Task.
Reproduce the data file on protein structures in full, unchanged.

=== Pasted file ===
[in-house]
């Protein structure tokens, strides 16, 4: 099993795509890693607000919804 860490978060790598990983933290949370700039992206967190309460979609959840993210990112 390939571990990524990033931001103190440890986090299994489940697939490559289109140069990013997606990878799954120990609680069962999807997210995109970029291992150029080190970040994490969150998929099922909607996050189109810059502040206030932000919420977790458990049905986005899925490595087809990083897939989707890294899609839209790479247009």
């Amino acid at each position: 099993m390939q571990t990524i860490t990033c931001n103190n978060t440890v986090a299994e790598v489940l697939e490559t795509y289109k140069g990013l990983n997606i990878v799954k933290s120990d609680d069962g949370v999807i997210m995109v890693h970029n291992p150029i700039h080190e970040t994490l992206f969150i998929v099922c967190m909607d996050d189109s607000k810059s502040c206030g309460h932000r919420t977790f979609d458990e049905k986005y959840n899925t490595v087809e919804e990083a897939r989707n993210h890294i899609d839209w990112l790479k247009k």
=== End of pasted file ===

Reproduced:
[in-house]
């Protein structure tokens, strides 16, 4: 099993795509890693607000919804 860490978060790598990983933290949370700039992206967190309460979609959840993210990112 390939571990990524990033931001103190440890986090299994489940697939490559289109140069990013997606990878799954120990609680069962999807997210995109970029291992150029080190970040994490969150998929099922909607996050189109810059502040206030932000919420977790458990049905986005899925490595087809990083897939989707890294899609839209790479247009």
């Amino acid at each position: 099993m390939q571990t990524i860490t990033c931001n103190n978060t440890v986090a299994e790598v489940l697939e490559t795509y289109k140069g990013l990983n997606i990878v799954k933290s120990d609680d069962g949370v999807i997210m995109v890693h970029n291992p150029i700039h080190e970040t994490l992206f969150i998929v099922c967190m909607d996050d189109s607000k810059s502040c206030g309460h932000r919420t977790f979609d458990e049905k986005y959840n899925t490595v087809e919804e990083a897939r989707n993210h890294i899609d839209w990112l790479k247009k």